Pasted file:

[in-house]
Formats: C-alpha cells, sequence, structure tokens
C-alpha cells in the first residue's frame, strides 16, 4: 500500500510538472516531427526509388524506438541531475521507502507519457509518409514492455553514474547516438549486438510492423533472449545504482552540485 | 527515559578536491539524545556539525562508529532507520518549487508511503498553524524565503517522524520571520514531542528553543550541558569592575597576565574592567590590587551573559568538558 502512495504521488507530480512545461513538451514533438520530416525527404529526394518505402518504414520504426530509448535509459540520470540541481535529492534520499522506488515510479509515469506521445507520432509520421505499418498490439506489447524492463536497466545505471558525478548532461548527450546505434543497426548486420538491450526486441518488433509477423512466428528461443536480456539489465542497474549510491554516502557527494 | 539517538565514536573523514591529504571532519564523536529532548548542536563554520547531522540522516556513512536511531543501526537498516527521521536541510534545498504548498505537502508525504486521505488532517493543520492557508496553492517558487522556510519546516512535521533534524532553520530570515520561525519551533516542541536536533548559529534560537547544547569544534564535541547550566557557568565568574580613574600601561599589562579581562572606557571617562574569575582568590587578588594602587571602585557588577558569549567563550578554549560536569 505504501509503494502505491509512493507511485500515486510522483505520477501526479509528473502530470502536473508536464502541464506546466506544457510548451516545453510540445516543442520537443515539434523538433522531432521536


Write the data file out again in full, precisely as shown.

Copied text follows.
[in-house]
Formats: C-alpha cells, sequence, structure tokens
C-alpha cells in the first residue's frame, strides 16, 4: 500500500510538472516531427526509388524506438541531475521507502507519457509518409514492455553514474547516438549486438510492423533472449545504482552540485 | 527515559578536491539524545556539525562508529532507520518549487508511503498553524524565503517522524520571520514531542528553543550541558569592575597576565574592567590590587551573559568538558 502512495504521488507530480512545461513538451514533438520530416525527404529526394518505402518504414520504426530509448535509459540520470540541481535529492534520499522506488515510479509515469506521445507520432509520421505499418498490439506489447524492463536497466545505471558525478548532461548527450546505434543497426548486420538491450526486441518488433509477423512466428528461443536480456539489465542497474549510491554516502557527494 | 539517538565514536573523514591529504571532519564523536529532548548542536563554520547531522540522516556513512536511531543501526537498516527521521536541510534545498504548498505537502508525504486521505488532517493543520492557508496553492517558487522556510519546516512535521533534524532553520530570515520561525519551533516542541536536533548559529534560537547544547569544534564535541547550566557557568565568574580613574600601561599589562579581562572606557571617562574569575582568590587578588594602587571602585557588577558569549567563550578554549560536569 505504501509503494502505491509512493507511485500515486510522483505520477501526479509528473502530470502536473508536464502541464506546466506544457510548451516545453510540445516543442520537443515539434523538433522531432521536